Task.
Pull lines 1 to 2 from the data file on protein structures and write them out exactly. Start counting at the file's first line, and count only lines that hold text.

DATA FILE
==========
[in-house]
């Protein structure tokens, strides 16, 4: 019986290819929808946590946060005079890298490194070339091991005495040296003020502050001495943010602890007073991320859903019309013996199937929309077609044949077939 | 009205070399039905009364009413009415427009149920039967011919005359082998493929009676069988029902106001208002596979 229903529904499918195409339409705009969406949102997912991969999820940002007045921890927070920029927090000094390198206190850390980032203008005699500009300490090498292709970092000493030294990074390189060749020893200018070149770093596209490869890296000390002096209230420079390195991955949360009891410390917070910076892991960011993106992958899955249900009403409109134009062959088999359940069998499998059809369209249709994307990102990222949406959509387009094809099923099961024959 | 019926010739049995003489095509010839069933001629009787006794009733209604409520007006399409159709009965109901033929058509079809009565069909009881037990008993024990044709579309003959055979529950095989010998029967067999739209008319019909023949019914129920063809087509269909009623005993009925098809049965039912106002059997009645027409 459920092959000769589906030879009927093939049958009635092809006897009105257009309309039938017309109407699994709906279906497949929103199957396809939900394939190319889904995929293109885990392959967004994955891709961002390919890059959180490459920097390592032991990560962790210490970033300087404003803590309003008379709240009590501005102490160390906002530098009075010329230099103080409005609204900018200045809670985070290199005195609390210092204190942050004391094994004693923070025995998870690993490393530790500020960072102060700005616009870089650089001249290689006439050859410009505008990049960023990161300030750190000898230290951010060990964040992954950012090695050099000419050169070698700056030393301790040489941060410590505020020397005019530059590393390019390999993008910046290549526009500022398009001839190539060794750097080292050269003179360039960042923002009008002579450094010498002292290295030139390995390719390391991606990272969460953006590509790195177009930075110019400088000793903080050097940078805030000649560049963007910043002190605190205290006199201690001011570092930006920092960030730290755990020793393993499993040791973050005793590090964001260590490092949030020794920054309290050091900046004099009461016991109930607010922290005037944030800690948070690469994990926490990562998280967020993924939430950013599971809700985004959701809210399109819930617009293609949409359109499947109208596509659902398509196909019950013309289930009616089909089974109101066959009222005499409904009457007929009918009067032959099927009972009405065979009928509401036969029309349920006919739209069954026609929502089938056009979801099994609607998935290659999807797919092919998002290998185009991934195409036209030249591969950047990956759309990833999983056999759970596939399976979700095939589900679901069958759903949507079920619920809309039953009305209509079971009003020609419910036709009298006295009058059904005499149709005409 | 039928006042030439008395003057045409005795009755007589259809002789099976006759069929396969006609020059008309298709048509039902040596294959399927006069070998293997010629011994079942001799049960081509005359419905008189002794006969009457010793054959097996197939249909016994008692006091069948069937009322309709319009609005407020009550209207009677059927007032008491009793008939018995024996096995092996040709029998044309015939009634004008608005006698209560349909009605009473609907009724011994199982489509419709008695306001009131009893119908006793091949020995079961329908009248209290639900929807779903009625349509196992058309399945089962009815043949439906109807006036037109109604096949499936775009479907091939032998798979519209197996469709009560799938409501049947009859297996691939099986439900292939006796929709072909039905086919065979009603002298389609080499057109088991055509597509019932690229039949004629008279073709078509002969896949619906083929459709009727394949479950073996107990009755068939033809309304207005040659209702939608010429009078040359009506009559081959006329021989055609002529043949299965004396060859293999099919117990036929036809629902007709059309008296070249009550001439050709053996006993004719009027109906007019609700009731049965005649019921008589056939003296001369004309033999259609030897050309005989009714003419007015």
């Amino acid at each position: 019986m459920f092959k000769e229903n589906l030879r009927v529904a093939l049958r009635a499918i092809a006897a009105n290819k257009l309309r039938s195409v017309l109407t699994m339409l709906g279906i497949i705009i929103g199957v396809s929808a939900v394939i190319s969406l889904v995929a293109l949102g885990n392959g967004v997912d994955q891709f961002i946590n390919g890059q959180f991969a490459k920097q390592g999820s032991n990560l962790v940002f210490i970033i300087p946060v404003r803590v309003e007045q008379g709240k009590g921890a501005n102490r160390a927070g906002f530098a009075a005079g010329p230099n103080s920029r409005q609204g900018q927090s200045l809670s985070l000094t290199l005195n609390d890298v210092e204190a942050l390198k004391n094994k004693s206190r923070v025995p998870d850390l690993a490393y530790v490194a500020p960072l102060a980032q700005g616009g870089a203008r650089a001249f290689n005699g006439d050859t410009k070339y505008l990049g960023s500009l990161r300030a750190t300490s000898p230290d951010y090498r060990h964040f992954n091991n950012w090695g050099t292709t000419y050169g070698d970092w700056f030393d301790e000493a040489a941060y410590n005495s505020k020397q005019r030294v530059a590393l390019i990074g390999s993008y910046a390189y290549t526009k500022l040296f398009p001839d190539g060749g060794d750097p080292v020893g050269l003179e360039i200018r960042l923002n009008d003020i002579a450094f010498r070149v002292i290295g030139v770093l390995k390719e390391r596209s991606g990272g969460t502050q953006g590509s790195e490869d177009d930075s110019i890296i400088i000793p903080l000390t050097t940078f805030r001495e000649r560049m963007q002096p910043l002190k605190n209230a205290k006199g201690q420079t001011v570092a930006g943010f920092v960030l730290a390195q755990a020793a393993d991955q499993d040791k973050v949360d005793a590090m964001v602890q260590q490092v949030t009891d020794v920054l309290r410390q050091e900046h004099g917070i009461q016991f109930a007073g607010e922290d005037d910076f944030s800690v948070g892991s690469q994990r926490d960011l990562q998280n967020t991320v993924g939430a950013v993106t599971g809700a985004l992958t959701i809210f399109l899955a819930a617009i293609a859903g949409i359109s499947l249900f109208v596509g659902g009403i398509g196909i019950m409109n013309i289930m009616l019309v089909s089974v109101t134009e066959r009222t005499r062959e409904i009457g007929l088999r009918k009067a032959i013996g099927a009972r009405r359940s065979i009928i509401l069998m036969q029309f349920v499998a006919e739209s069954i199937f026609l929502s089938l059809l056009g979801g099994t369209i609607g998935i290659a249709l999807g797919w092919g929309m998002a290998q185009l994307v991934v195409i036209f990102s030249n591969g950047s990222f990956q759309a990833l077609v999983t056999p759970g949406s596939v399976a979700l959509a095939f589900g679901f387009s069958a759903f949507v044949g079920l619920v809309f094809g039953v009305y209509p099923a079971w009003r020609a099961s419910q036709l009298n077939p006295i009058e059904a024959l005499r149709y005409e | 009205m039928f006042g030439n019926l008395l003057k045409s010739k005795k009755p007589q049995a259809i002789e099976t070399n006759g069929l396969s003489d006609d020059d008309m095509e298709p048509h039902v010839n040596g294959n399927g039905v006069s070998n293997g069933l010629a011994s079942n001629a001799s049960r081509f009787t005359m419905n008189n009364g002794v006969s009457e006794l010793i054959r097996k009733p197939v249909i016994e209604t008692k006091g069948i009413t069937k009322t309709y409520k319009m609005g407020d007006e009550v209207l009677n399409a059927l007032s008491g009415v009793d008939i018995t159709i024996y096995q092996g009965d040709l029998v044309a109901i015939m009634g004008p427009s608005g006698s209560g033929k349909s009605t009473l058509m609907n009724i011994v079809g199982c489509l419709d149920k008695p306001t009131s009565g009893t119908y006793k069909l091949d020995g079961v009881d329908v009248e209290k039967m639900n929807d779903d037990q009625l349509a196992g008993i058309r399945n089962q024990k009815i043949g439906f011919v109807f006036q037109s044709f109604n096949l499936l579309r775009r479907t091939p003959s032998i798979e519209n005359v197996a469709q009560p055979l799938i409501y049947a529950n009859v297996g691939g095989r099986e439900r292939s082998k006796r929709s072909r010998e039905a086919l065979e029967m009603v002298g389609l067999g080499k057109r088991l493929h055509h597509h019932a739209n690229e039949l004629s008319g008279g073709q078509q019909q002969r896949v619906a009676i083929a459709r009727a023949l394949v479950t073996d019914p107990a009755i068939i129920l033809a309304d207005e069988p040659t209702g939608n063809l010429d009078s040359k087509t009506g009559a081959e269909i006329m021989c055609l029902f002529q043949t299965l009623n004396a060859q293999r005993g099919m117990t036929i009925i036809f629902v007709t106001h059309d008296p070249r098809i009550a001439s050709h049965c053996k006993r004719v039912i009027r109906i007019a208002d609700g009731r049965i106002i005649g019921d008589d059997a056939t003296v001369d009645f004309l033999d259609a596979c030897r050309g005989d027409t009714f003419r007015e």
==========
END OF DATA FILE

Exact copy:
[in-house]
């Protein structure tokens, strides 16, 4: 019986290819929808946590946060005079890298490194070339091991005495040296003020502050001495943010602890007073991320859903019309013996199937929309077609044949077939 | 009205070399039905009364009413009415427009149920039967011919005359082998493929009676069988029902106001208002596979 229903529904499918195409339409705009969406949102997912991969999820940002007045921890927070920029927090000094390198206190850390980032203008005699500009300490090498292709970092000493030294990074390189060749020893200018070149770093596209490869890296000390002096209230420079390195991955949360009891410390917070910076892991960011993106992958899955249900009403409109134009062959088999359940069998499998059809369209249709994307990102990222949406959509387009094809099923099961024959 | 019926010739049995003489095509010839069933001629009787006794009733209604409520007006399409159709009965109901033929058509079809009565069909009881037990008993024990044709579309003959055979529950095989010998029967067999739209008319019909023949019914129920063809087509269909009623005993009925098809049965039912106002059997009645027409 459920092959000769589906030879009927093939049958009635092809006897009105257009309309039938017309109407699994709906279906497949929103199957396809939900394939190319889904995929293109885990392959967004994955891709961002390919890059959180490459920097390592032991990560962790210490970033300087404003803590309003008379709240009590501005102490160390906002530098009075010329230099103080409005609204900018200045809670985070290199005195609390210092204190942050004391094994004693923070025995998870690993490393530790500020960072102060700005616009870089650089001249290689006439050859410009505008990049960023990161300030750190000898230290951010060990964040992954950012090695050099000419050169070698700056030393301790040489941060410590505020020397005019530059590393390019390999993008910046290549526009500022398009001839190539060794750097080292050269003179360039960042923002009008002579450094010498002292290295030139390995390719390391991606990272969460953006590509790195177009930075110019400088000793903080050097940078805030000649560049963007910043002190605190205290006199201690001011570092930006920092960030730290755990020793393993499993040791973050005793590090964001260590490092949030020794920054309290050091900046004099009461016991109930607010922290005037944030800690948070690469994990926490990562998280967020993924939430950013599971809700985004959701809210399109819930617009293609949409359109499947109208596509659902398509196909019950013309289930009616089909089974109101066959009222005499409904009457007929009918009067032959099927009972009405065979009928509401036969029309349920006919739209069954026609929502089938056009979801099994609607998935290659999807797919092919998002290998185009991934195409036209030249591969950047990956759309990833999983056999759970596939399976979700095939589900679901069958759903949507079920619920809309039953009305209509079971009003020609419910036709009298006295009058059904005499149709005409 | 039928006042030439008395003057045409005795009755007589259809002789099976006759069929396969006609020059008309298709048509039902040596294959399927006069070998293997010629011994079942001799049960081509005359419905008189002794006969009457010793054959097996197939249909016994008692006091069948069937009322309709319009609005407020009550209207009677059927007032008491009793008939018995024996096995092996040709029998044309015939009634004008608005006698209560349909009605009473609907009724011994199982489509419709008695306001009131009893119908006793091949020995079961329908009248209290639900929807779903009625349509196992058309399945089962009815043949439906109807006036037109109604096949499936775009479907091939032998798979519209197996469709009560799938409501049947009859297996691939099986439900292939006796929709072909039905086919065979009603002298389609080499057109088991055509597509019932690229039949004629008279073709078509002969896949619906083929459709009727394949479950073996107990009755068939033809309304207005040659209702939608010429009078040359009506009559081959006329021989055609002529043949299965004396060859293999099919117990036929036809629902007709059309008296070249009550001439050709053996006993004719009027109906007019609700009731049965005649019921008589056939003296001369004309033999259609030897050309005989009714003419007015």